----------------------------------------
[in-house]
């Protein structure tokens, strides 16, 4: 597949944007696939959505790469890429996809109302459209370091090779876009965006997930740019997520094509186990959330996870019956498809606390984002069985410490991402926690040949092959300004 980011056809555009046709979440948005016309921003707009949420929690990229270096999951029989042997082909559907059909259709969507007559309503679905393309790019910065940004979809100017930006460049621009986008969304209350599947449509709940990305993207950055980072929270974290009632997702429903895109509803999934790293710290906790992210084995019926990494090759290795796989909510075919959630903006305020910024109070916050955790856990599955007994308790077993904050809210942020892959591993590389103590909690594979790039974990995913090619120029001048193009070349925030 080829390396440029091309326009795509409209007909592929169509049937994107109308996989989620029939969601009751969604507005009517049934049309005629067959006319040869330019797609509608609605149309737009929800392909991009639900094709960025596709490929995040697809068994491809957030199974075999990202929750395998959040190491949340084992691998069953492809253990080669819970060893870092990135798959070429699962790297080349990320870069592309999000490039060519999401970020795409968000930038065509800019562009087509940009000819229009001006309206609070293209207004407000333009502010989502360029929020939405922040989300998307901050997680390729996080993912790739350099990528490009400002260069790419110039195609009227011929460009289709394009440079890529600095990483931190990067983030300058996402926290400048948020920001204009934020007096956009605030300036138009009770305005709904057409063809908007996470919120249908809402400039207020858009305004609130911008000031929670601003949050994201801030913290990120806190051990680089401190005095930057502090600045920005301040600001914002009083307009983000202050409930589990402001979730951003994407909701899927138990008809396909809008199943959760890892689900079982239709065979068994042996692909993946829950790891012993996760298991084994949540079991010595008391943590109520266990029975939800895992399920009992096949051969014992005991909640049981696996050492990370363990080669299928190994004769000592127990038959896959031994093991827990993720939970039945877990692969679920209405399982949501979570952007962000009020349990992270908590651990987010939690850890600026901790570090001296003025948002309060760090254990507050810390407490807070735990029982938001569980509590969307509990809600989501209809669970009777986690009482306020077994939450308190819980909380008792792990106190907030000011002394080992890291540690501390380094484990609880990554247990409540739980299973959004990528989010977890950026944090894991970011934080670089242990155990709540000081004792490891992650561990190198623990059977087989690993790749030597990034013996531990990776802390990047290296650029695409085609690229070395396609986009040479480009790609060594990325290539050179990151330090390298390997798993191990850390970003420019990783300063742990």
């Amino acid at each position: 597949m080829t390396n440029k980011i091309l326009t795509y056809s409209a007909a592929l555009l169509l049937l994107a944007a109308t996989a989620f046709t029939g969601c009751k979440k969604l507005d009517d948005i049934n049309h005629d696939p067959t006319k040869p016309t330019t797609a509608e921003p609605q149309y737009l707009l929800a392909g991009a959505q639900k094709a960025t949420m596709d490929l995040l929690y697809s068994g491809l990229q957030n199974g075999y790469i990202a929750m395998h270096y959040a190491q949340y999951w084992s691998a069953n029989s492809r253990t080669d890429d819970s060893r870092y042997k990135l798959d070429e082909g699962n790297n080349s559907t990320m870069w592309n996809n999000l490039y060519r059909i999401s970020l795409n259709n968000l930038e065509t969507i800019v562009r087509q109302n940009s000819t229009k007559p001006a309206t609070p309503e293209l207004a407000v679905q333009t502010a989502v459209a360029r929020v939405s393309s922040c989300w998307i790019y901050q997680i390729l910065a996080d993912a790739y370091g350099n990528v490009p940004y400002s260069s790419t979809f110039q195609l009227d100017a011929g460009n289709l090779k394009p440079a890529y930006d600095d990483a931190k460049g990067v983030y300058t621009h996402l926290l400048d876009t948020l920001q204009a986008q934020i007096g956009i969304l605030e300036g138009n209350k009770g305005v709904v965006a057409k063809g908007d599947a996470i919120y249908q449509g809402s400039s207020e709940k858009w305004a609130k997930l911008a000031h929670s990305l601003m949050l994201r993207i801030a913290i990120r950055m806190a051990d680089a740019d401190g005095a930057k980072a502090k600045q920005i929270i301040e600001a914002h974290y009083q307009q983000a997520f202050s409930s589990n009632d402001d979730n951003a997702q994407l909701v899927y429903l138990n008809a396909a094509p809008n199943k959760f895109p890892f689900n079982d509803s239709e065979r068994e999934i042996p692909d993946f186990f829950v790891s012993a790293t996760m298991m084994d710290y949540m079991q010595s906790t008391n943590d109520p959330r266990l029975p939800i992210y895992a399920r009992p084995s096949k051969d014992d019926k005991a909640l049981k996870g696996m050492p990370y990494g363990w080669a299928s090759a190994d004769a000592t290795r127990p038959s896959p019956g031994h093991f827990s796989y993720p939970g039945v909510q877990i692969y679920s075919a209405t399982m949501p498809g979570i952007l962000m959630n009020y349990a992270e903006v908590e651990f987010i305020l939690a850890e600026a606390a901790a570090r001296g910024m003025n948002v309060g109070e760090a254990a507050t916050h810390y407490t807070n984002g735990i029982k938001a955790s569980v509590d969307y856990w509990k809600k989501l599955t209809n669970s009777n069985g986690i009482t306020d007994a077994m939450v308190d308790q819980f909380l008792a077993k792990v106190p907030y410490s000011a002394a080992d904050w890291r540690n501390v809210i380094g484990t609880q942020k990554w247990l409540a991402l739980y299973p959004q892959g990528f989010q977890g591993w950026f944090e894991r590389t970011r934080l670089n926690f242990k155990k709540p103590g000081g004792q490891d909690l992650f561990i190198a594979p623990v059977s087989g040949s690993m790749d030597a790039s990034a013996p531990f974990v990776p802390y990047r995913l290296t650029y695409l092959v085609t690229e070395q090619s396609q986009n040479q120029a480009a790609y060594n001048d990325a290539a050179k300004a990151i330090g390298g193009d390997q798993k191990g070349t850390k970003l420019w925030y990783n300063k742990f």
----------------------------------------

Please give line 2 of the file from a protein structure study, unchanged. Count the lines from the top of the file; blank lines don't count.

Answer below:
């Protein structure tokens, strides 16, 4: 597949944007696939959505790469890429996809109302459209370091090779876009965006997930740019997520094509186990959330996870019956498809606390984002069985410490991402926690040949092959300004 980011056809555009046709979440948005016309921003707009949420929690990229270096999951029989042997082909559907059909259709969507007559309503679905393309790019910065940004979809100017930006460049621009986008969304209350599947449509709940990305993207950055980072929270974290009632997702429903895109509803999934790293710290906790992210084995019926990494090759290795796989909510075919959630903006305020910024109070916050955790856990599955007994308790077993904050809210942020892959591993590389103590909690594979790039974990995913090619120029001048193009070349925030 080829390396440029091309326009795509409209007909592929169509049937994107109308996989989620029939969601009751969604507005009517049934049309005629067959006319040869330019797609509608609605149309737009929800392909991009639900094709960025596709490929995040697809068994491809957030199974075999990202929750395998959040190491949340084992691998069953492809253990080669819970060893870092990135798959070429699962790297080349990320870069592309999000490039060519999401970020795409968000930038065509800019562009087509940009000819229009001006309206609070293209207004407000333009502010989502360029929020939405922040989300998307901050997680390729996080993912790739350099990528490009400002260069790419110039195609009227011929460009289709394009440079890529600095990483931190990067983030300058996402926290400048948020920001204009934020007096956009605030300036138009009770305005709904057409063809908007996470919120249908809402400039207020858009305004609130911008000031929670601003949050994201801030913290990120806190051990680089401190005095930057502090600045920005301040600001914002009083307009983000202050409930589990402001979730951003994407909701899927138990008809396909809008199943959760890892689900079982239709065979068994042996692909993946829950790891012993996760298991084994949540079991010595008391943590109520266990029975939800895992399920009992096949051969014992005991909640049981696996050492990370363990080669299928190994004769000592127990038959896959031994093991827990993720939970039945877990692969679920209405399982949501979570952007962000009020349990992270908590651990987010939690850890600026901790570090001296003025948002309060760090254990507050810390407490807070735990029982938001569980509590969307509990809600989501209809669970009777986690009482306020077994939450308190819980909380008792792990106190907030000011002394080992890291540690501390380094484990609880990554247990409540739980299973959004990528989010977890950026944090894991970011934080670089242990155990709540000081004792490891992650561990190198623990059977087989690993790749030597990034013996531990990776802390990047290296650029695409085609690229070395396609986009040479480009790609060594990325290539050179990151330090390298390997798993191990850390970003420019990783300063742990």